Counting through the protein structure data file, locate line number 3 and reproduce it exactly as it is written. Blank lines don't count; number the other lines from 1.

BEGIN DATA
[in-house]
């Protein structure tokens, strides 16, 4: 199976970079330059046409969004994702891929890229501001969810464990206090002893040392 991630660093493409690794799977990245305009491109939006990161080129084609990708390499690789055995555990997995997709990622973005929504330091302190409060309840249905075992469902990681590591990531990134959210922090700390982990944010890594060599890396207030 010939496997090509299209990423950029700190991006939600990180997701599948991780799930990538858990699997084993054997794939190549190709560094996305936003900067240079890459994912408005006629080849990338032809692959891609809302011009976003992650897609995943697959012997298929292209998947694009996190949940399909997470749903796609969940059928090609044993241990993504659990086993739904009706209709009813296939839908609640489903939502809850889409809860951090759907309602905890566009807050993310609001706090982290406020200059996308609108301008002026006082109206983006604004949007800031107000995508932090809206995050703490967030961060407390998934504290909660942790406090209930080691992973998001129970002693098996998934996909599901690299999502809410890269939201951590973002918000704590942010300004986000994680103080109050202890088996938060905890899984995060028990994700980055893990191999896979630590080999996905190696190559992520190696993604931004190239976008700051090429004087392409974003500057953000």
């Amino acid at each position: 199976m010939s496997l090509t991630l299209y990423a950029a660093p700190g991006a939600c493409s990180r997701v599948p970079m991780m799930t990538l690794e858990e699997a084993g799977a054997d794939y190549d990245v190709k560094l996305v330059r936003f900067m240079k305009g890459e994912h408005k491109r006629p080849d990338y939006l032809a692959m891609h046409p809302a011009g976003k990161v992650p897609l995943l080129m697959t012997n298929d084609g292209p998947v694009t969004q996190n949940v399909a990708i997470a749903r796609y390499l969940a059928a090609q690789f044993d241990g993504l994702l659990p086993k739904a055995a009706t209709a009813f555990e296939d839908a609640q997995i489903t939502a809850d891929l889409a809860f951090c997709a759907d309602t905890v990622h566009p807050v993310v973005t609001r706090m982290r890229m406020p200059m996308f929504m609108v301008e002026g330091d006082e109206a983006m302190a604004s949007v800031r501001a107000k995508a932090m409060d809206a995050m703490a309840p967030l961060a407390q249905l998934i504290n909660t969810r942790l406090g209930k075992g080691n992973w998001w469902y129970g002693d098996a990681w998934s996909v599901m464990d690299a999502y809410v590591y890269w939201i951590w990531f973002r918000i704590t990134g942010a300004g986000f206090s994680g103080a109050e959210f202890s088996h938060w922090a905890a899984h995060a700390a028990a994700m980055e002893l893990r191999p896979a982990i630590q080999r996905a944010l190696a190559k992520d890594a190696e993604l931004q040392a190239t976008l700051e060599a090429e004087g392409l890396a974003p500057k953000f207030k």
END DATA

């Amino acid at each position: 199976m010939s496997l090509t991630l299209y990423a950029a660093p700190g991006a939600c493409s990180r997701v599948p970079m991780m799930t990538l690794e858990e699997a084993g799977a054997d794939y190549d990245v190709k560094l996305v330059r936003f900067m240079k305009g890459e994912h408005k491109r006629p080849d990338y939006l032809a692959m891609h046409p809302a011009g976003k990161v992650p897609l995943l080129m697959t012997n298929d084609g292209p998947v694009t969004q996190n949940v399909a990708i997470a749903r796609y390499l969940a059928a090609q690789f044993d241990g993504l994702l659990p086993k739904a055995a009706t209709a009813f555990e296939d839908a609640q997995i489903t939502a809850d891929l889409a809860f951090c997709a759907d309602t905890v990622h566009p807050v993310v973005t609001r706090m982290r890229m406020p200059m996308f929504m609108v301008e002026g330091d006082e109206a983006m302190a604004s949007v800031r501001a107000k995508a932090m409060d809206a995050m703490a309840p967030l961060a407390q249905l998934i504290n909660t969810r942790l406090g209930k075992g080691n992973w998001w469902y129970g002693d098996a990681w998934s996909v599901m464990d690299a999502y809410v590591y890269w939201i951590w990531f973002r918000i704590t990134g942010a300004g986000f206090s994680g103080a109050e959210f202890s088996h938060w922090a905890a899984h995060a700390a028990a994700m980055e002893l893990r191999p896979a982990i630590q080999r996905a944010l190696a190559k992520d890594a190696e993604l931004q040392a190239t976008l700051e060599a090429e004087g392409l890396a974003p500057k953000f207030k």